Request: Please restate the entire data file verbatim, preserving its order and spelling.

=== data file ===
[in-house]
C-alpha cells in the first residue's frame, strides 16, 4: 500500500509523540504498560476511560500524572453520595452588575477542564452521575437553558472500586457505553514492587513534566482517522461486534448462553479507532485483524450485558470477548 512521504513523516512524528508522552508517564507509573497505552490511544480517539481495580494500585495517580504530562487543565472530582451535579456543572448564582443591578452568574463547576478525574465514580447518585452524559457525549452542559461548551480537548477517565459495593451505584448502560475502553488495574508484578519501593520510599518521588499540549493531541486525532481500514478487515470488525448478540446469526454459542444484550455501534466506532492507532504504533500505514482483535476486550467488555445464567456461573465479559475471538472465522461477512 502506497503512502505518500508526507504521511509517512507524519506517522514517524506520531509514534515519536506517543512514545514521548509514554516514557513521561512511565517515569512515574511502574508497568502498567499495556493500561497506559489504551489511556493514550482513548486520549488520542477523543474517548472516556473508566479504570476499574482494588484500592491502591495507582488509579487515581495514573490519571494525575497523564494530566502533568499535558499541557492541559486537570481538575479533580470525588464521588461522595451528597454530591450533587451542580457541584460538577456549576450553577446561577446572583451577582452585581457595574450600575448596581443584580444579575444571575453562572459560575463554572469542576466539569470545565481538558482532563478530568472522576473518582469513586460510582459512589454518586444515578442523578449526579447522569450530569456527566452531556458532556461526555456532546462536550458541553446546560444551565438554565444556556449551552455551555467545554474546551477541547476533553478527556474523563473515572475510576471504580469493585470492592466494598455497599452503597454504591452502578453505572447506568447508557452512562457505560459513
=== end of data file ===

[in-house]
C-alpha cells in the first residue's frame, strides 16, 4: 500500500509523540504498560476511560500524572453520595452588575477542564452521575437553558472500586457505553514492587513534566482517522461486534448462553479507532485483524450485558470477548 512521504513523516512524528508522552508517564507509573497505552490511544480517539481495580494500585495517580504530562487543565472530582451535579456543572448564582443591578452568574463547576478525574465514580447518585452524559457525549452542559461548551480537548477517565459495593451505584448502560475502553488495574508484578519501593520510599518521588499540549493531541486525532481500514478487515470488525448478540446469526454459542444484550455501534466506532492507532504504533500505514482483535476486550467488555445464567456461573465479559475471538472465522461477512 502506497503512502505518500508526507504521511509517512507524519506517522514517524506520531509514534515519536506517543512514545514521548509514554516514557513521561512511565517515569512515574511502574508497568502498567499495556493500561497506559489504551489511556493514550482513548486520549488520542477523543474517548472516556473508566479504570476499574482494588484500592491502591495507582488509579487515581495514573490519571494525575497523564494530566502533568499535558499541557492541559486537570481538575479533580470525588464521588461522595451528597454530591450533587451542580457541584460538577456549576450553577446561577446572583451577582452585581457595574450600575448596581443584580444579575444571575453562572459560575463554572469542576466539569470545565481538558482532563478530568472522576473518582469513586460510582459512589454518586444515578442523578449526579447522569450530569456527566452531556458532556461526555456532546462536550458541553446546560444551565438554565444556556449551552455551555467545554474546551477541547476533553478527556474523563473515572475510576471504580469493585470492592466494598455497599452503597454504591452502578453505572447506568447508557452512562457505560459513